Also, I didn’t walk into this phase with any pre-conceived notions about the number or kinds of patterns I would find. I just coded. And I coded amongst the facets of literacy. In other words, I didn’t just code the reading standards or code separately the language standards; rather, I saw them as the larger family of cognitive skills that comprise literacy.
I ended up with about 8-10 distinct patterns that guided my next step.
Step 3. Analyze and Combine
As I sat with all of these color-coded pieces of paper in front of me, I found there were unlikely overlaps between language and listening, predictable partnerships between reading and speaking, and some loners too, skills that were just fundamentally writing or reading skills. I hadn’t expected to see dispositions, like “stamina.” Yet, the more I explored and worked to stay true to my process, the more I realized many of the research standards were actually about the stamina needed to follow-through on responsible practices. In the end, one hunch I’d had about this work materialized: all the standards are working together to help students learn to think.
At this point, my goal was to get these down to as few different categories or buckets as I could. What emerged (in no particular hierarchy) were:
- Read closely
- Create a context
- Expose precise thinking
- Write to transfer
- Build stamina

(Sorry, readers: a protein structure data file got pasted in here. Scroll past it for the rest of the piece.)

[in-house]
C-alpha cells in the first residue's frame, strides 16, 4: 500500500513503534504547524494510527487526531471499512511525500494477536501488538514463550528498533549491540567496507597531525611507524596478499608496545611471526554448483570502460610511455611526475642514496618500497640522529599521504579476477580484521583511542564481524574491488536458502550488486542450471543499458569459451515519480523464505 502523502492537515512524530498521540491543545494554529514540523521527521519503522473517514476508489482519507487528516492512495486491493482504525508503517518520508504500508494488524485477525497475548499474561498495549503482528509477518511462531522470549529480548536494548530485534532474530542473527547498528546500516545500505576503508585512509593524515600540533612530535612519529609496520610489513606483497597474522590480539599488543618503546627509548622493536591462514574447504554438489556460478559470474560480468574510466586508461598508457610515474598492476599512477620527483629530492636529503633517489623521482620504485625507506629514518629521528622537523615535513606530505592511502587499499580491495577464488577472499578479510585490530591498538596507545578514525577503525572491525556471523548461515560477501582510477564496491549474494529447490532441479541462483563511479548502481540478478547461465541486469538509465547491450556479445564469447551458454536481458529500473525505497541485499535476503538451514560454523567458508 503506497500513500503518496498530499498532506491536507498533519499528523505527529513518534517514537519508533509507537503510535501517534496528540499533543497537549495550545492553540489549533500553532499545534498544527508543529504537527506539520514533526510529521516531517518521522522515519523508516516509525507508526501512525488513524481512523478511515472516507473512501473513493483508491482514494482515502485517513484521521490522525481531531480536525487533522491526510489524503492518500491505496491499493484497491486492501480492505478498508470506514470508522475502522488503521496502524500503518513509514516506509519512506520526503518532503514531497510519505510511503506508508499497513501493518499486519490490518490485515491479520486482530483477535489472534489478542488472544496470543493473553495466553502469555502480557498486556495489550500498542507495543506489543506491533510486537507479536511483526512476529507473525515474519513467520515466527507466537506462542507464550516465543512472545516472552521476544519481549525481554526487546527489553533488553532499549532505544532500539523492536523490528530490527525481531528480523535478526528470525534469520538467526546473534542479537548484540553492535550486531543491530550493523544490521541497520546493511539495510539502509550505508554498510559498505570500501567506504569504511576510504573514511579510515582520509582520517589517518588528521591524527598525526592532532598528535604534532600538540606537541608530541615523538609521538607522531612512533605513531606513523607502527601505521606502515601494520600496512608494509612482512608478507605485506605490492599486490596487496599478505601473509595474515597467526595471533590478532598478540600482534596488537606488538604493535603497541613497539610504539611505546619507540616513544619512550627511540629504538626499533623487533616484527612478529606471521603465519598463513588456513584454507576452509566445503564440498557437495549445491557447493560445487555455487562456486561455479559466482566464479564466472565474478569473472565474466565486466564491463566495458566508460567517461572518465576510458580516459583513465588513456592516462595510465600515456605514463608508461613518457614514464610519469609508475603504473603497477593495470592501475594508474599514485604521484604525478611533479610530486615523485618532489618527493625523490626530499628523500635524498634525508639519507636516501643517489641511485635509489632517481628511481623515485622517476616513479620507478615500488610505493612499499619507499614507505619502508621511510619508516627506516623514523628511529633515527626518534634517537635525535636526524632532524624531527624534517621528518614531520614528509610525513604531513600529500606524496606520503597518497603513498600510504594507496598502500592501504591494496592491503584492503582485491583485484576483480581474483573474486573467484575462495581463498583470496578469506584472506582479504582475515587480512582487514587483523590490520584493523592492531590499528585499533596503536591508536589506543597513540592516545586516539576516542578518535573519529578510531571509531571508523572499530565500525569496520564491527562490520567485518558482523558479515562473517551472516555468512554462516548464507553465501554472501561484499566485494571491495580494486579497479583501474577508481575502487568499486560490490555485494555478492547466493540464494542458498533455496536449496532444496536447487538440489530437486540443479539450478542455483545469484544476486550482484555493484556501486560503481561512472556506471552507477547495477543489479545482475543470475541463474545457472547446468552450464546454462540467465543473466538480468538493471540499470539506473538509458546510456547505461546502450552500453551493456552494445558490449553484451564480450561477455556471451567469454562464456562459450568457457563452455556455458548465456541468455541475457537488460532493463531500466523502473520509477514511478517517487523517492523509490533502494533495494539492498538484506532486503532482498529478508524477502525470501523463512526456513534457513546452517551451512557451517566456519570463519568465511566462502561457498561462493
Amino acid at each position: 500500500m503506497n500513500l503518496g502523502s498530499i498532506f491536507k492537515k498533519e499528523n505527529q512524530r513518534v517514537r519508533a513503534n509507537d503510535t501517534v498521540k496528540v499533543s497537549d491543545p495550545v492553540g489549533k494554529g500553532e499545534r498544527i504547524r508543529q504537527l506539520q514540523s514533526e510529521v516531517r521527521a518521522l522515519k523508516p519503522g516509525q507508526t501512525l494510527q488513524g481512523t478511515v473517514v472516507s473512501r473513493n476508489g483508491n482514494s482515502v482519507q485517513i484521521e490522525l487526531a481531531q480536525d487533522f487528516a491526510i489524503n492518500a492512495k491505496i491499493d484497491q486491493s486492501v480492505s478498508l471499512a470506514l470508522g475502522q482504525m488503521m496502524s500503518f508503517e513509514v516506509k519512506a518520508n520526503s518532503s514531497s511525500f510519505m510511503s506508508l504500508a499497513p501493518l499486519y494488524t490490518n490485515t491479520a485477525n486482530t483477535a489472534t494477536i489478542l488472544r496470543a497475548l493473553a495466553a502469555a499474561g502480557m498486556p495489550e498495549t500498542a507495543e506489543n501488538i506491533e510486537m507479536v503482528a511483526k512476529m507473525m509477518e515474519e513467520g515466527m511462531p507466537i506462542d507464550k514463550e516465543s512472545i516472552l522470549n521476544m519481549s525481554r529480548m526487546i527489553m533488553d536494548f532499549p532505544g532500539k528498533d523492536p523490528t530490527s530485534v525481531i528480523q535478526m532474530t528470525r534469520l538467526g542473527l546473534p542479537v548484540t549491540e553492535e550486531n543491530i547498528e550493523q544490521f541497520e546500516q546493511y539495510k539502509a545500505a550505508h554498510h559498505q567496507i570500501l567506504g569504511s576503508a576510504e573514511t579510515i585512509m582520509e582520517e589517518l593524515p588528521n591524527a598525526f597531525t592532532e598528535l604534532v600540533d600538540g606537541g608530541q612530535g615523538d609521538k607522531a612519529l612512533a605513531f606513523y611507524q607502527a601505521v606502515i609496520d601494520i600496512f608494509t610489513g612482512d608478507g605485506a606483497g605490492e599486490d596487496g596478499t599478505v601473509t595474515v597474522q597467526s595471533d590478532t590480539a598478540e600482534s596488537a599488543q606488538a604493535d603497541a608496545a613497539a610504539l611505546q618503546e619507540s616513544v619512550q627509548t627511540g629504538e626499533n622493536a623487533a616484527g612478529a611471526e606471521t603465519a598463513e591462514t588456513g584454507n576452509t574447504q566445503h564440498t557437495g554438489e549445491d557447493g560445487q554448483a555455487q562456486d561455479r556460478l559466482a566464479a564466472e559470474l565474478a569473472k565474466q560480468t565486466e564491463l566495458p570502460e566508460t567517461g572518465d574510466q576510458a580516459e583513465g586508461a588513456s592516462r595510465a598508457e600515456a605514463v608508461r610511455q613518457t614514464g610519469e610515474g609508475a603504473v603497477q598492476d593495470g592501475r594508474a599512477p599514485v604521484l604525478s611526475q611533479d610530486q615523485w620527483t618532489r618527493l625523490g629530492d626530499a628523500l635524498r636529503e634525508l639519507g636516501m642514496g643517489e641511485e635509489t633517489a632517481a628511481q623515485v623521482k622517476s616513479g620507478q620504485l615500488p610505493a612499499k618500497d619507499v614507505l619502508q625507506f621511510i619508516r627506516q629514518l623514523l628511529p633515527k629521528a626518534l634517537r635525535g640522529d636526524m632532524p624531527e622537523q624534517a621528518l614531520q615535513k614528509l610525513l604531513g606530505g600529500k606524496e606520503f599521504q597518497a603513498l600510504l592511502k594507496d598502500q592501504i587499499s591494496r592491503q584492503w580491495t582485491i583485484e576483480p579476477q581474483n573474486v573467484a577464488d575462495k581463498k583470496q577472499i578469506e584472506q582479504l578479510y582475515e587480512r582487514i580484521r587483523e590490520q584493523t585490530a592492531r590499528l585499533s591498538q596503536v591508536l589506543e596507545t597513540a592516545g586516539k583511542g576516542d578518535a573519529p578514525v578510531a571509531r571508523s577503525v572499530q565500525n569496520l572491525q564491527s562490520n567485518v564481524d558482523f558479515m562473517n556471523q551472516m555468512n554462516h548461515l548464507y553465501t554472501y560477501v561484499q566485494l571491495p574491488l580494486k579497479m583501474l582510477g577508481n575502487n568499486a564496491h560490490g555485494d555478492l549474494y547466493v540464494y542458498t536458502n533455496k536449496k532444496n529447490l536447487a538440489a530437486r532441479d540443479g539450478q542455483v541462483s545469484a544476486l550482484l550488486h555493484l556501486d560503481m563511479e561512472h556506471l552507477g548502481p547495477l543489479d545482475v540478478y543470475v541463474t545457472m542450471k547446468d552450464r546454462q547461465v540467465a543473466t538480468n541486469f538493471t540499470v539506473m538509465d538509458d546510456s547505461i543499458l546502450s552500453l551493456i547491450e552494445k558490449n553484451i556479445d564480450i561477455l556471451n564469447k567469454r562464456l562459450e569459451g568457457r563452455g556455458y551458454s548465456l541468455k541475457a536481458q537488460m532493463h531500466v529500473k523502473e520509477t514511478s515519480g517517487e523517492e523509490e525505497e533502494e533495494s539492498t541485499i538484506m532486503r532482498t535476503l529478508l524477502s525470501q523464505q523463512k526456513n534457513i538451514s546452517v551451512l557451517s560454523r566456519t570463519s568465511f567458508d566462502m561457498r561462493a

Most importantly, these buckets focus on the cognitive work of experiencing the standards authentically. The next step was to assign them names. Here, I thought it was important to label the buckets with action-oriented language. Each name deliberately starts with a verb; they are short, accessible, and jargon-free. These are the kinds of words I can remember every day, even in the middle of class. These are the kinds of words my students can hang onto, own, and check their progress against, as well.
(Editor’s Note: Download “What’s On Those Paint Sticks?” to see what Sarah has written on the sticks in the paint buckets.)
Step 4. Caring for Specifics
Of course, these buckets need to be grounded in the specifics of our work. This means that I went back to my notes on the standards and accounted for items like “need American literature” or “writes both narrative and argument.” Each bucket, thus, comes with a set of paint sticks which hold the specifics. When class begins, we can pull out the paint sticks that guide our learning for the day. When students get their practice work or assessments back, they use customized sticky notes to write down how that experience worked toward the standard, toward the bucket.
While it remains to be seen how this new system will work throughout the rest of the semester, I do know that this process is keeping me focused much more on what we’re learning, and far less on the things we’re doing in class. I see the tasks for what they are: exercises or experiences designed to engage or practice these cognitive skills. Most importantly, the work is helping me keep the students, instead of myself, at the center of our learning.
Sarah Brown Wessling is a high school English teacher in Johnston, Iowa. She is the 2010 National Teacher of the Year and is the Teacher Laureate for Teaching Channel. Connect with Sarah on Twitter – @SarahWessling.